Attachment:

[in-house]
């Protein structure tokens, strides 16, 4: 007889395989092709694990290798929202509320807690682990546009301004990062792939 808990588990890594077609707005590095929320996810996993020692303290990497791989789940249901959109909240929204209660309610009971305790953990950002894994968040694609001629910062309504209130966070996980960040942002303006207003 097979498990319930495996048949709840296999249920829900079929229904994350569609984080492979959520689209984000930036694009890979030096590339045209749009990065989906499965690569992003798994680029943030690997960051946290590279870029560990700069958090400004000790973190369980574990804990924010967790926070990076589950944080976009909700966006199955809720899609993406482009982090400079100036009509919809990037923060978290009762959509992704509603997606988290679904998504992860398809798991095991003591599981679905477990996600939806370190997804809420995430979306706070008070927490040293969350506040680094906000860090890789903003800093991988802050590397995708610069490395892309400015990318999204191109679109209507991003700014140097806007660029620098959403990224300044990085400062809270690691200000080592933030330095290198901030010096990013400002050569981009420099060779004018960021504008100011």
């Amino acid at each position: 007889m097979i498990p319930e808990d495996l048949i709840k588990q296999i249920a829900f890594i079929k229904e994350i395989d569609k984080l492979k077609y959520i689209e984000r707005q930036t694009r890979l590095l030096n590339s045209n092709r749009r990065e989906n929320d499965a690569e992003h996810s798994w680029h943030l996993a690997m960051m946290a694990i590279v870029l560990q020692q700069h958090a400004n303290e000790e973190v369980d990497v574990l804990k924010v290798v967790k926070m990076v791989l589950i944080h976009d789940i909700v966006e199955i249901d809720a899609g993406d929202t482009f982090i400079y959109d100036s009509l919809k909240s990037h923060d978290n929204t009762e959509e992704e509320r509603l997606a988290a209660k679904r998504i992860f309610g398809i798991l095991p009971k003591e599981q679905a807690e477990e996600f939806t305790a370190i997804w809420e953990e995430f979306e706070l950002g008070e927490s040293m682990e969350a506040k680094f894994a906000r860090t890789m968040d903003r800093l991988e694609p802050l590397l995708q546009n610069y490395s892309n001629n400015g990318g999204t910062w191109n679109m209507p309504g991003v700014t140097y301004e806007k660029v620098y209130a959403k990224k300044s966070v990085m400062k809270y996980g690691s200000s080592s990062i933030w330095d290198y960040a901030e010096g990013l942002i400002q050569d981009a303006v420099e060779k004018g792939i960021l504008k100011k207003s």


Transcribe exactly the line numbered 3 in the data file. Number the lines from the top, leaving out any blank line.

């Amino acid at each position: 007889m097979i498990p319930e808990d495996l048949i709840k588990q296999i249920a829900f890594i079929k229904e994350i395989d569609k984080l492979k077609y959520i689209e984000r707005q930036t694009r890979l590095l030096n590339s045209n092709r749009r990065e989906n929320d499965a690569e992003h996810s798994w680029h943030l996993a690997m960051m946290a694990i590279v870029l560990q020692q700069h958090a400004n303290e000790e973190v369980d990497v574990l804990k924010v290798v967790k926070m990076v791989l589950i944080h976009d789940i909700v966006e199955i249901d809720a899609g993406d929202t482009f982090i400079y959109d100036s009509l919809k909240s990037h923060d978290n929204t009762e959509e992704e509320r509603l997606a988290a209660k679904r998504i992860f309610g398809i798991l095991p009971k003591e599981q679905a807690e477990e996600f939806t305790a370190i997804w809420e953990e995430f979306e706070l950002g008070e927490s040293m682990e969350a506040k680094f894994a906000r860090t890789m968040d903003r800093l991988e694609p802050l590397l995708q546009n610069y490395s892309n001629n400015g990318g999204t910062w191109n679109m209507p309504g991003v700014t140097y301004e806007k660029v620098y209130a959403k990224k300044s966070v990085m400062k809270y996980g690691s200000s080592s990062i933030w330095d290198y960040a901030e010096g990013l942002i400002q050569d981009a303006v420099e060779k004018g792939i960021l504008k100011k207003s």